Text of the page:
Alberta extends oil-production curtailment through 2020

Alberta has extended its production cuts through 2020, saying pipeline delays threaten to exceed takeaway capacity by about 150,000 b/d.

Alberta has extended its production cuts through 2020, saying pipeline delays threaten to exceed takeaway capacity by about 150,000 b/d.

“By more closely aligning production with takeaway capacity, curtailment is expected to help prevent extreme widening of the light-heavy differential,” said Alberta Energy Minister Sonya Savage, adding that Canadian crude oil prices are likely to drop without the production cuts.

The curtailment program, rescheduled to last until Dec. 31, 2020, had been scheduled to end on the last day of this year.

Enbridge Inc.’s expansion of the Line 3 pipeline was expected to be online by late this year, but the project was set back about a year because of permitting delays in Minnesota, leaving Alberta’s oil production higher than available transportation to refineries.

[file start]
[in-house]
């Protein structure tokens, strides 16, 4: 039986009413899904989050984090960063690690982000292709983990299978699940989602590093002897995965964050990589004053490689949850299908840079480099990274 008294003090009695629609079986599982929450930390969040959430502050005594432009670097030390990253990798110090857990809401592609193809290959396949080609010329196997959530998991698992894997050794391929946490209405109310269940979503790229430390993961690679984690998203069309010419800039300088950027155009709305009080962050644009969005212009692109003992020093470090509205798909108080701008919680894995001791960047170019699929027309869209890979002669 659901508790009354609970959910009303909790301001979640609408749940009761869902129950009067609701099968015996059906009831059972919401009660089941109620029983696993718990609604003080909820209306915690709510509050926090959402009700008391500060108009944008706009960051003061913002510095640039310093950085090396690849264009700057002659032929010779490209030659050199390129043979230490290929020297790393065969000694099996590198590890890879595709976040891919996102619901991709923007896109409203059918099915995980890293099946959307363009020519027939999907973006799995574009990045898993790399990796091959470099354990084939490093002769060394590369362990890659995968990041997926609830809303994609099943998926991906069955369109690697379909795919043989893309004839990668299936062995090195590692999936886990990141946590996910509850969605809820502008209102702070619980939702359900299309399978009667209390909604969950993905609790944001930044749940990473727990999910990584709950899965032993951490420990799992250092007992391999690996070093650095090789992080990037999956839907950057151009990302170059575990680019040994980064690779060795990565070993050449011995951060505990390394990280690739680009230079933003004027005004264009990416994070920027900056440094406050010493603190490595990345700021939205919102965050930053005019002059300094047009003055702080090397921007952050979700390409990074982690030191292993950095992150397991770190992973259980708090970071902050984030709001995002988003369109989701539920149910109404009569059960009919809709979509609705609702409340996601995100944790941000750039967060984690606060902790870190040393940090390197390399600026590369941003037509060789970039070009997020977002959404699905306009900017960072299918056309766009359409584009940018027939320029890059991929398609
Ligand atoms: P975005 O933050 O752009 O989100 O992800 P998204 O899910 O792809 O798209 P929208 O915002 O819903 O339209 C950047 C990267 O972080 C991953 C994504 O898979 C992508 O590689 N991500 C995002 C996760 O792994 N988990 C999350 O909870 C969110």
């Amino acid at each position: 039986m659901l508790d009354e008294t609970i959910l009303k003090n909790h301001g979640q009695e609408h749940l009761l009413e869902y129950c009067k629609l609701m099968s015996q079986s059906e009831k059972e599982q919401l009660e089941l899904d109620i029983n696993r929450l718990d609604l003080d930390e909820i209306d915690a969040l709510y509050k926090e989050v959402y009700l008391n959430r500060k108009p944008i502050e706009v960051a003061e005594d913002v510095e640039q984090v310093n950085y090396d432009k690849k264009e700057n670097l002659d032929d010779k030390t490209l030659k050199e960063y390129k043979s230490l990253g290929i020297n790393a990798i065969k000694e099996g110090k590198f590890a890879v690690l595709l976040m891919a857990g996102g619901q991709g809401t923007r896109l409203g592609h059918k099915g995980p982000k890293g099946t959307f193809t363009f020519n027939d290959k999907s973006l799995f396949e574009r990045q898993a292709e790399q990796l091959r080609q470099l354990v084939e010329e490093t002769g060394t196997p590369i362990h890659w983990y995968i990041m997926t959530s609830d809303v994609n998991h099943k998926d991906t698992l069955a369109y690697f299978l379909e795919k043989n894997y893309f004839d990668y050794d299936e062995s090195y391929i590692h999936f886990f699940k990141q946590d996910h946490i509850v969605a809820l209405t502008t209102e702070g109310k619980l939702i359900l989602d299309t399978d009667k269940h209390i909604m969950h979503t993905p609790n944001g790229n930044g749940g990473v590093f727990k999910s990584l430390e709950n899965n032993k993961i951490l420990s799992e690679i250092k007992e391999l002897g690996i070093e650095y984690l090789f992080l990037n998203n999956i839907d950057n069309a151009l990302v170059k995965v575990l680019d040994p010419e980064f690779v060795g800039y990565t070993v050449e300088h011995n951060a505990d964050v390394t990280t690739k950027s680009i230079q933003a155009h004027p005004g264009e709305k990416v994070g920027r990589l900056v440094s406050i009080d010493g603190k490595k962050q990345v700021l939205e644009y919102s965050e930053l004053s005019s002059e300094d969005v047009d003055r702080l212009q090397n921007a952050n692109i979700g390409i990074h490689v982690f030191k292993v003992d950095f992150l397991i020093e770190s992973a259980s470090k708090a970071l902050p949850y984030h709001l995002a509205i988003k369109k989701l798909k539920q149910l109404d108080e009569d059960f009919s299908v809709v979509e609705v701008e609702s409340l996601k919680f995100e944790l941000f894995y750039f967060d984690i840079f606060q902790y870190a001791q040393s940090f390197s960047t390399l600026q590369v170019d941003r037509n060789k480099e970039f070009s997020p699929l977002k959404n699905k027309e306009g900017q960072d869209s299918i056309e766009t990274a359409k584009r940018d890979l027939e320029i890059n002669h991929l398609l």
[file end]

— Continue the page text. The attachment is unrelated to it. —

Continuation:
Litigation also has slowed TC Energy Corp.’s planned Keystone XL pipeline and the Canadian government’s expansion of the Trans Mountain pipeline.

Oil oversupply

Alberta officials said increasing the base limit for curtailment to 20,000 b/d from 10,000 b/d will mean that only 16 of more than 300 producers will be subject to the updated production limits.

This will allow small producers to increase investment and production without significantly reducing overall Alberta oil production. The changes become effective in October, the government said.

Alberta officials noted that early termination is possible for ending the Dec. 31, 2020, curtailment.

Benny Wong, Morgan Stanley equity analyst, said he expects relatively stable and range-bound Canadian oil prices for the next few months.

“This should support attractive cash-return programs,” for producers, Wong said. He said the curtailment extension provides incremental encouragement that oil price differentials will stay relatively attractive into 2020.

He compared Canadian oil prices with Brent oil prices and US light, sweet crude oil prices, saying Alberta’s government has flexibility to defend differentials.

“We are waiting for clarity around Alberta’s divestiture of its rail contracts in early fall,” Wong said, adding the curtailment program is not a long-term way to resolve take-away capacity constraints.

Contact Paula Dittrick at pdittrick@endeavorb2b.com.

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